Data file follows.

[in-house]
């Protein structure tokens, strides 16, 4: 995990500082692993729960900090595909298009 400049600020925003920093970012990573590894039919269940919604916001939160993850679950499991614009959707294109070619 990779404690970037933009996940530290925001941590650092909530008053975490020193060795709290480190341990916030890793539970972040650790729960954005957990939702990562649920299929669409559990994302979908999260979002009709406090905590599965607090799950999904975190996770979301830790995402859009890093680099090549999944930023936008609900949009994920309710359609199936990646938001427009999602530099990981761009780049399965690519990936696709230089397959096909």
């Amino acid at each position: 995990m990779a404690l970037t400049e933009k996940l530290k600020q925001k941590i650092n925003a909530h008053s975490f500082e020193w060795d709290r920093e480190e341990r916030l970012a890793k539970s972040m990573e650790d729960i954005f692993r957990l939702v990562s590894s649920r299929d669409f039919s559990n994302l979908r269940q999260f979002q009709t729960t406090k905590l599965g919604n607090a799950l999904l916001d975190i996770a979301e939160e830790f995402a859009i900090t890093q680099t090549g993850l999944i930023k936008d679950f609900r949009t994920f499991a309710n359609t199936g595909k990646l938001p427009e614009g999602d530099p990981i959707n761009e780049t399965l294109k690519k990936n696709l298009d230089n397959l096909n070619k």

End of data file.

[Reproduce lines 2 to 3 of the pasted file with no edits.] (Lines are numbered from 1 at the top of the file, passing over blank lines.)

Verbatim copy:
């Protein structure tokens, strides 16, 4: 995990500082692993729960900090595909298009 400049600020925003920093970012990573590894039919269940919604916001939160993850679950499991614009959707294109070619 990779404690970037933009996940530290925001941590650092909530008053975490020193060795709290480190341990916030890793539970972040650790729960954005957990939702990562649920299929669409559990994302979908999260979002009709406090905590599965607090799950999904975190996770979301830790995402859009890093680099090549999944930023936008609900949009994920309710359609199936990646938001427009999602530099990981761009780049399965690519990936696709230089397959096909």
């Amino acid at each position: 995990m990779a404690l970037t400049e933009k996940l530290k600020q925001k941590i650092n925003a909530h008053s975490f500082e020193w060795d709290r920093e480190e341990r916030l970012a890793k539970s972040m990573e650790d729960i954005f692993r957990l939702v990562s590894s649920r299929d669409f039919s559990n994302l979908r269940q999260f979002q009709t729960t406090k905590l599965g919604n607090a799950l999904l916001d975190i996770a979301e939160e830790f995402a859009i900090t890093q680099t090549g993850l999944i930023k936008d679950f609900r949009t994920f499991a309710n359609t199936g595909k990646l938001p427009e614009g999602d530099p990981i959707n761009e780049t399965l294109k690519k990936n696709l298009d230089n397959l096909n070619k």